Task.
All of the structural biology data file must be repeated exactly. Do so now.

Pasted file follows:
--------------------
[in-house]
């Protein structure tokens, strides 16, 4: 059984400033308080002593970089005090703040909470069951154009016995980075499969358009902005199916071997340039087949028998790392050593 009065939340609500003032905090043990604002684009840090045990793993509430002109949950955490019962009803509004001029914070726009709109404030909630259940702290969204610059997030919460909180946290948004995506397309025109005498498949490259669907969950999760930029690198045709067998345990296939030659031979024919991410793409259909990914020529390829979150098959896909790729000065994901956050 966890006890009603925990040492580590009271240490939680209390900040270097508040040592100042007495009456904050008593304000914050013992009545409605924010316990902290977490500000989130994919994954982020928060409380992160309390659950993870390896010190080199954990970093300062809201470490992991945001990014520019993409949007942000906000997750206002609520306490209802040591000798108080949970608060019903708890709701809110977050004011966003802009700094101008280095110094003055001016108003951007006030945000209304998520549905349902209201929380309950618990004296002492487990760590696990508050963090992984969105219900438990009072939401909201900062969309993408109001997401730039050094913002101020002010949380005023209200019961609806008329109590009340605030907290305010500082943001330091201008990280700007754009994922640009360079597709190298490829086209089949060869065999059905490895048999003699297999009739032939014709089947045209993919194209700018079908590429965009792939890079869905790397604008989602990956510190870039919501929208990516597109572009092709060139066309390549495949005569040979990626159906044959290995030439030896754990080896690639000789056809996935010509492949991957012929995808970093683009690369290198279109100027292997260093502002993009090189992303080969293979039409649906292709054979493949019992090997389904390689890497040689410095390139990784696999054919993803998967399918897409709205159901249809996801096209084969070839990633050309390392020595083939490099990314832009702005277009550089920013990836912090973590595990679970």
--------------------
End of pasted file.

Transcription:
[in-house]
């Protein structure tokens, strides 16, 4: 059984400033308080002593970089005090703040909470069951154009016995980075499969358009902005199916071997340039087949028998790392050593 009065939340609500003032905090043990604002684009840090045990793993509430002109949950955490019962009803509004001029914070726009709109404030909630259940702290969204610059997030919460909180946290948004995506397309025109005498498949490259669907969950999760930029690198045709067998345990296939030659031979024919991410793409259909990914020529390829979150098959896909790729000065994901956050 966890006890009603925990040492580590009271240490939680209390900040270097508040040592100042007495009456904050008593304000914050013992009545409605924010316990902290977490500000989130994919994954982020928060409380992160309390659950993870390896010190080199954990970093300062809201470490992991945001990014520019993409949007942000906000997750206002609520306490209802040591000798108080949970608060019903708890709701809110977050004011966003802009700094101008280095110094003055001016108003951007006030945000209304998520549905349902209201929380309950618990004296002492487990760590696990508050963090992984969105219900438990009072939401909201900062969309993408109001997401730039050094913002101020002010949380005023209200019961609806008329109590009340605030907290305010500082943001330091201008990280700007754009994922640009360079597709190298490829086209089949060869065999059905490895048999003699297999009739032939014709089947045209993919194209700018079908590429965009792939890079869905790397604008989602990956510190870039919501929208990516597109572009092709060139066309390549495949005569040979990626159906044959290995030439030896754990080896690639000789056809996935010509492949991957012929995808970093683009690369290198279109100027292997260093502002993009090189992303080969293979039409649906292709054979493949019992090997389904390689890497040689410095390139990784696999054919993803998967399918897409709205159901249809996801096209084969070839990633050309390392020595083939490099990314832009702005277009550089920013990836912090973590595990679970």